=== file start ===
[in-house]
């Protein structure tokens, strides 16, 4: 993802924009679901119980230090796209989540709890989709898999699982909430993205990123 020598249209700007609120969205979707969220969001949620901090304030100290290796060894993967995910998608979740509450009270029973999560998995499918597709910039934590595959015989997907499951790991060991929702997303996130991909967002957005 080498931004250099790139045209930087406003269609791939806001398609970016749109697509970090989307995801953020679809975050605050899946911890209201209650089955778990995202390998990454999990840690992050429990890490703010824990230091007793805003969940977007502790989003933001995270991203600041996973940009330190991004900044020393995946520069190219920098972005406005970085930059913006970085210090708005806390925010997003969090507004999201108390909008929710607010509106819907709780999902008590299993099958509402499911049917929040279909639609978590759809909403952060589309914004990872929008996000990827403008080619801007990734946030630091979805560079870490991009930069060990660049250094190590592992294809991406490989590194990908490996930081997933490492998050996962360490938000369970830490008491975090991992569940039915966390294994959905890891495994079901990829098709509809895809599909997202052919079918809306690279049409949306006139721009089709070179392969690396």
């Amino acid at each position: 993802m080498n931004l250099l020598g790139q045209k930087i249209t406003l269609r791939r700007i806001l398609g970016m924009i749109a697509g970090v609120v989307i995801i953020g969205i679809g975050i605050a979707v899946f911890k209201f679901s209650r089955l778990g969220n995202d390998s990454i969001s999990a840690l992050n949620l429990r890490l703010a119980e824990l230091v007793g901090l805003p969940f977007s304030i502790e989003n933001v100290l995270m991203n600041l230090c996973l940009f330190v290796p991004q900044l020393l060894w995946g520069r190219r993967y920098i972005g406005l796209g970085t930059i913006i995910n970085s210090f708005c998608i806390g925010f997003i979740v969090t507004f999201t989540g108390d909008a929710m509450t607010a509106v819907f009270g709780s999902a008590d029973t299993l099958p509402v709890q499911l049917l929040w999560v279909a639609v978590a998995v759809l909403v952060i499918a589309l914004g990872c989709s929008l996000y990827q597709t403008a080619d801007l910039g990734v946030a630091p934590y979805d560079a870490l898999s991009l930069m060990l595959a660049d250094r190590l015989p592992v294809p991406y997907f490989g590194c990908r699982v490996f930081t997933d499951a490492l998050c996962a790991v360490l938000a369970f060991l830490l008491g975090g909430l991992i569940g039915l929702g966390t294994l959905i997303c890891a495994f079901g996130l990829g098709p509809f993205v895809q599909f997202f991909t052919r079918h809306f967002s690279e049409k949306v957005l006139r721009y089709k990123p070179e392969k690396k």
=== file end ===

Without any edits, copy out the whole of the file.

[in-house]
């Protein structure tokens, strides 16, 4: 993802924009679901119980230090796209989540709890989709898999699982909430993205990123 020598249209700007609120969205979707969220969001949620901090304030100290290796060894993967995910998608979740509450009270029973999560998995499918597709910039934590595959015989997907499951790991060991929702997303996130991909967002957005 080498931004250099790139045209930087406003269609791939806001398609970016749109697509970090989307995801953020679809975050605050899946911890209201209650089955778990995202390998990454999990840690992050429990890490703010824990230091007793805003969940977007502790989003933001995270991203600041996973940009330190991004900044020393995946520069190219920098972005406005970085930059913006970085210090708005806390925010997003969090507004999201108390909008929710607010509106819907709780999902008590299993099958509402499911049917929040279909639609978590759809909403952060589309914004990872929008996000990827403008080619801007990734946030630091979805560079870490991009930069060990660049250094190590592992294809991406490989590194990908490996930081997933490492998050996962360490938000369970830490008491975090991992569940039915966390294994959905890891495994079901990829098709509809895809599909997202052919079918809306690279049409949306006139721009089709070179392969690396």
């Amino acid at each position: 993802m080498n931004l250099l020598g790139q045209k930087i249209t406003l269609r791939r700007i806001l398609g970016m924009i749109a697509g970090v609120v989307i995801i953020g969205i679809g975050i605050a979707v899946f911890k209201f679901s209650r089955l778990g969220n995202d390998s990454i969001s999990a840690l992050n949620l429990r890490l703010a119980e824990l230091v007793g901090l805003p969940f977007s304030i502790e989003n933001v100290l995270m991203n600041l230090c996973l940009f330190v290796p991004q900044l020393l060894w995946g520069r190219r993967y920098i972005g406005l796209g970085t930059i913006i995910n970085s210090f708005c998608i806390g925010f997003i979740v969090t507004f999201t989540g108390d909008a929710m509450t607010a509106v819907f009270g709780s999902a008590d029973t299993l099958p509402v709890q499911l049917l929040w999560v279909a639609v978590a998995v759809l909403v952060i499918a589309l914004g990872c989709s929008l996000y990827q597709t403008a080619d801007l910039g990734v946030a630091p934590y979805d560079a870490l898999s991009l930069m060990l595959a660049d250094r190590l015989p592992v294809p991406y997907f490989g590194c990908r699982v490996f930081t997933d499951a490492l998050c996962a790991v360490l938000a369970f060991l830490l008491g975090g909430l991992i569940g039915l929702g966390t294994l959905i997303c890891a495994f079901g996130l990829g098709p509809f993205v895809q599909f997202f991909t052919r079918h809306f967002s690279e049409k949306v957005l006139r721009y089709k990123p070179e392969k690396k």